Electron Radiation as an Indicator of Gold Nodule Defect during E-beam Evaporation

Kezia Cheng
Skyworks Solutions, Inc. 20 Sylvan Road, Woburn, MA. kezia.cheng@skyworksinc.com (781) 241-2821

Keywords: … Back scattered electron, E-beam evaporation, Gold nodules, Gold spitting

Abstract

Gold (Au) nodule defects are a common problem during metal deposition by evaporation. Small Au spheres, often referred to as spits in the semiconductor industry, can be ejected from the molten source under certain conditions. If the nodules land on the bottom electrode of a metal-insulator-metal (MIM) structure, the capacitor can fail under operating stress and is a reliability concern. Larger particles can cause electrical short circuits and even damage expensive test probes. Although rarely published, there are several known causes for this problem. We have identified several factors that directly influence Au nodule defect density and different mechanisms that lead to spitting. This paper will focus on the material aspect of the spitting phenomenon. The mechanism by which the carbon in the Au source promotes spitting will be explained. We will provide results from our experiments that confirm carbon level in the source material is directly proportional to the spit count on an evaporated film. We will also show that by fabricating an electrode in the evaporator chamber, we are able to determine the cleanliness of the source by the measured electrical potential and therefore prompting us when a melt needs to be replaced before spitting occurs.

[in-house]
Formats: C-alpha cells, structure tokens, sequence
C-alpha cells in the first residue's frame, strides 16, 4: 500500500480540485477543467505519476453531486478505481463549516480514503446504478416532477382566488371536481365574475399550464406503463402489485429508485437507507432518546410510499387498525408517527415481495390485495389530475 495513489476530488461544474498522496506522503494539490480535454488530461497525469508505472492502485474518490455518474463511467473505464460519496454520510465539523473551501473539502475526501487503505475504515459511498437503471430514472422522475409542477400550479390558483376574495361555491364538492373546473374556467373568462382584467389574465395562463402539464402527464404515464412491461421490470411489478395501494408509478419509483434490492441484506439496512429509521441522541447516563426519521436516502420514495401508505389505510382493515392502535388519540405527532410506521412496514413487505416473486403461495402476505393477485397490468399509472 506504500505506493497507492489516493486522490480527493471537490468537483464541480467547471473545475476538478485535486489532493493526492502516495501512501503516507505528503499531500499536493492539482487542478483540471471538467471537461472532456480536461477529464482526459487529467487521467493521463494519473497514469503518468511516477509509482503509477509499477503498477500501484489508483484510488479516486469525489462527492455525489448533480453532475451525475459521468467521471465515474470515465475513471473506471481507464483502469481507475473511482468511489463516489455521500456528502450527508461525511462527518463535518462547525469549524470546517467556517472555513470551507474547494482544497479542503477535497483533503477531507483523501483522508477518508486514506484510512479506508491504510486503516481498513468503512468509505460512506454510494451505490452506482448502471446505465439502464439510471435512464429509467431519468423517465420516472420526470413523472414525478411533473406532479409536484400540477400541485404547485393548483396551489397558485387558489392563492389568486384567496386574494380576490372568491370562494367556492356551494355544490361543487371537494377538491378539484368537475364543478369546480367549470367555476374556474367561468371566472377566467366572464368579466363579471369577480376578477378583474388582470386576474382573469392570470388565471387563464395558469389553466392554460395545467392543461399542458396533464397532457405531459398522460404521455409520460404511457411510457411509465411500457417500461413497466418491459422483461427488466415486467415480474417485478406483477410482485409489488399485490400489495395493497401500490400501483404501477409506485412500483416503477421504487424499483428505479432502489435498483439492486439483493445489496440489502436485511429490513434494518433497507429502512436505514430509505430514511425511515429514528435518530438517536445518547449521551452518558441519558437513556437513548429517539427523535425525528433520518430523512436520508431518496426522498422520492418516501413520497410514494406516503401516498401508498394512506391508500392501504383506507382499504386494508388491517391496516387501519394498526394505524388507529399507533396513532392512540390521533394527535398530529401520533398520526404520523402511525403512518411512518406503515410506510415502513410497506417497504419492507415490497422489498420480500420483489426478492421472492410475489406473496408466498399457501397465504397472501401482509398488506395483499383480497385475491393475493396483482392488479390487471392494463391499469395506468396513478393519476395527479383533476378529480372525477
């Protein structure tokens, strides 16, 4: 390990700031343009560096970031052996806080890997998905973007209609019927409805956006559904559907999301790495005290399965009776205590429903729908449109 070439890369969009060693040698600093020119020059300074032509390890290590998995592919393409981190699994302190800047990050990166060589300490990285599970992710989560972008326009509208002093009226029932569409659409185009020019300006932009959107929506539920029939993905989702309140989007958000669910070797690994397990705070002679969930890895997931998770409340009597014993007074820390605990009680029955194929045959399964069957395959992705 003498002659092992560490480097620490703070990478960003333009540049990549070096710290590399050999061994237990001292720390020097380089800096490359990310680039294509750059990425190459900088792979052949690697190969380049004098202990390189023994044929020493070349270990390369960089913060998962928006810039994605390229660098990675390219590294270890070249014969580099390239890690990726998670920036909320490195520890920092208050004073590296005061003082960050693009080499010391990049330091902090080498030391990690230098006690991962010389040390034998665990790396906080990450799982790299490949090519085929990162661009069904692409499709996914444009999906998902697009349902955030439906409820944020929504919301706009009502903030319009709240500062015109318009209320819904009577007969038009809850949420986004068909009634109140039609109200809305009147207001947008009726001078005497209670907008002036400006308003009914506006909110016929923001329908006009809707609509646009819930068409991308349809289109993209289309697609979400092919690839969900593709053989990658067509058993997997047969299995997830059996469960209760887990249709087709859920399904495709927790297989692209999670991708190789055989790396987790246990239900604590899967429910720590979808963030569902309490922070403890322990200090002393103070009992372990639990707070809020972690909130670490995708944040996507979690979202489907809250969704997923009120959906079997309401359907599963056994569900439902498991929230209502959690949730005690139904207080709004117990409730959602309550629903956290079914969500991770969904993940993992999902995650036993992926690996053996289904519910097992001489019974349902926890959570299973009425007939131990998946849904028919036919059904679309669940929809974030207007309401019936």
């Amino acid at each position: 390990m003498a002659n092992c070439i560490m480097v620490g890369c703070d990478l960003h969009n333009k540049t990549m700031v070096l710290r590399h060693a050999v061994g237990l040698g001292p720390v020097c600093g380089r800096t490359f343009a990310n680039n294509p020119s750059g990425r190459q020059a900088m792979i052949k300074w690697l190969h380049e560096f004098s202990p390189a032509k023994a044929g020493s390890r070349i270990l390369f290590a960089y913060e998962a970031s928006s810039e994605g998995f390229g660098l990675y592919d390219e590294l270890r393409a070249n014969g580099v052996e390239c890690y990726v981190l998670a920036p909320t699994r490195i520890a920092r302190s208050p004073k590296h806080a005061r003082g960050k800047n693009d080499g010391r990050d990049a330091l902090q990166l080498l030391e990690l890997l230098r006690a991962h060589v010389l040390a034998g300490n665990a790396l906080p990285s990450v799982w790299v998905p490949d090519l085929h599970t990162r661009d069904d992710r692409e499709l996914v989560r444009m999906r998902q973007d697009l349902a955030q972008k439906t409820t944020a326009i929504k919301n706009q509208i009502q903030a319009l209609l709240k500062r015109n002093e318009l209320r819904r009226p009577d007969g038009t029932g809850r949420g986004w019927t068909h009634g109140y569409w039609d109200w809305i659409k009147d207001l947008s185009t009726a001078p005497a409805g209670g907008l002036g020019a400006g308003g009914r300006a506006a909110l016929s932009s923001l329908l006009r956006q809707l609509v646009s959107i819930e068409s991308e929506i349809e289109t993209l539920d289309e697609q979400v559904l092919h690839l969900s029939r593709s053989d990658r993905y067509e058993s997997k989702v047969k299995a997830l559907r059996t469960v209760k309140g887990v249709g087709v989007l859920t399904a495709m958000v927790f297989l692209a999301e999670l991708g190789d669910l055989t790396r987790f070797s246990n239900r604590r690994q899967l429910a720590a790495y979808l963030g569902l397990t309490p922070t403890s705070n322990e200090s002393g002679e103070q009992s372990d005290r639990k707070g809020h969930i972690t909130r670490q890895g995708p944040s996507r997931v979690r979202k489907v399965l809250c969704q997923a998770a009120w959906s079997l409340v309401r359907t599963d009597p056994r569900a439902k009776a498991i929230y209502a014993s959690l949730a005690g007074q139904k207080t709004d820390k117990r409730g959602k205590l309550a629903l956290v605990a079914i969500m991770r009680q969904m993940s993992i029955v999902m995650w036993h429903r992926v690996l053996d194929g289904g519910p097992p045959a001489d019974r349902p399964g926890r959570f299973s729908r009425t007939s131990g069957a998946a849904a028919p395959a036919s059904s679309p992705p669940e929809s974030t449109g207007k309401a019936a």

Paper 13.10.pdf